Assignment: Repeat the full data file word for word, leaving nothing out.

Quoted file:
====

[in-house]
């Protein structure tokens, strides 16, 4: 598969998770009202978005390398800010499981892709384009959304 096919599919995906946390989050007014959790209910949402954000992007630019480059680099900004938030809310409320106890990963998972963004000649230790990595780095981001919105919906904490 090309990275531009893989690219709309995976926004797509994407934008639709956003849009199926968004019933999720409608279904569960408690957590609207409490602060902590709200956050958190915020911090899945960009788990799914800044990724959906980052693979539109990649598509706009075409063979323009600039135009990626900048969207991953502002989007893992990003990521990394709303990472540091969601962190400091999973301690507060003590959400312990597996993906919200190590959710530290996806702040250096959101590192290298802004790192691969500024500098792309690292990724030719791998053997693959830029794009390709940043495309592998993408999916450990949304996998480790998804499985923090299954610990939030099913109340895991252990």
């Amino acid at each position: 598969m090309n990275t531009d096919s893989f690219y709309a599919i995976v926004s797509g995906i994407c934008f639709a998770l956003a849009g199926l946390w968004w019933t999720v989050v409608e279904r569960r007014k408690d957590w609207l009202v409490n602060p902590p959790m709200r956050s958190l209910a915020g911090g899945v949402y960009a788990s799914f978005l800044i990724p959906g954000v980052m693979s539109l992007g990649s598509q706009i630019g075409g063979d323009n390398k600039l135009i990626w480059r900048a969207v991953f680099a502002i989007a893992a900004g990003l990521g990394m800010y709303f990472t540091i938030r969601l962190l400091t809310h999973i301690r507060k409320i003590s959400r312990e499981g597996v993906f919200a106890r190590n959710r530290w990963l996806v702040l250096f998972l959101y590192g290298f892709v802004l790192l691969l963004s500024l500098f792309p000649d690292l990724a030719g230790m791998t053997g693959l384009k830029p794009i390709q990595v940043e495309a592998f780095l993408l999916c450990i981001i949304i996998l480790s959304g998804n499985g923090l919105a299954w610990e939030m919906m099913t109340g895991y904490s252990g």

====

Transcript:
[in-house]
């Protein structure tokens, strides 16, 4: 598969998770009202978005390398800010499981892709384009959304 096919599919995906946390989050007014959790209910949402954000992007630019480059680099900004938030809310409320106890990963998972963004000649230790990595780095981001919105919906904490 090309990275531009893989690219709309995976926004797509994407934008639709956003849009199926968004019933999720409608279904569960408690957590609207409490602060902590709200956050958190915020911090899945960009788990799914800044990724959906980052693979539109990649598509706009075409063979323009600039135009990626900048969207991953502002989007893992990003990521990394709303990472540091969601962190400091999973301690507060003590959400312990597996993906919200190590959710530290996806702040250096959101590192290298802004790192691969500024500098792309690292990724030719791998053997693959830029794009390709940043495309592998993408999916450990949304996998480790998804499985923090299954610990939030099913109340895991252990």
């Amino acid at each position: 598969m090309n990275t531009d096919s893989f690219y709309a599919i995976v926004s797509g995906i994407c934008f639709a998770l956003a849009g199926l946390w968004w019933t999720v989050v409608e279904r569960r007014k408690d957590w609207l009202v409490n602060p902590p959790m709200r956050s958190l209910a915020g911090g899945v949402y960009a788990s799914f978005l800044i990724p959906g954000v980052m693979s539109l992007g990649s598509q706009i630019g075409g063979d323009n390398k600039l135009i990626w480059r900048a969207v991953f680099a502002i989007a893992a900004g990003l990521g990394m800010y709303f990472t540091i938030r969601l962190l400091t809310h999973i301690r507060k409320i003590s959400r312990e499981g597996v993906f919200a106890r190590n959710r530290w990963l996806v702040l250096f998972l959101y590192g290298f892709v802004l790192l691969l963004s500024l500098f792309p000649d690292l990724a030719g230790m791998t053997g693959l384009k830029p794009i390709q990595v940043e495309a592998f780095l993408l999916c450990i981001i949304i996998l480790s959304g998804n499985g923090l919105a299954w610990e939030m919906m099913t109340g895991y904490s252990g």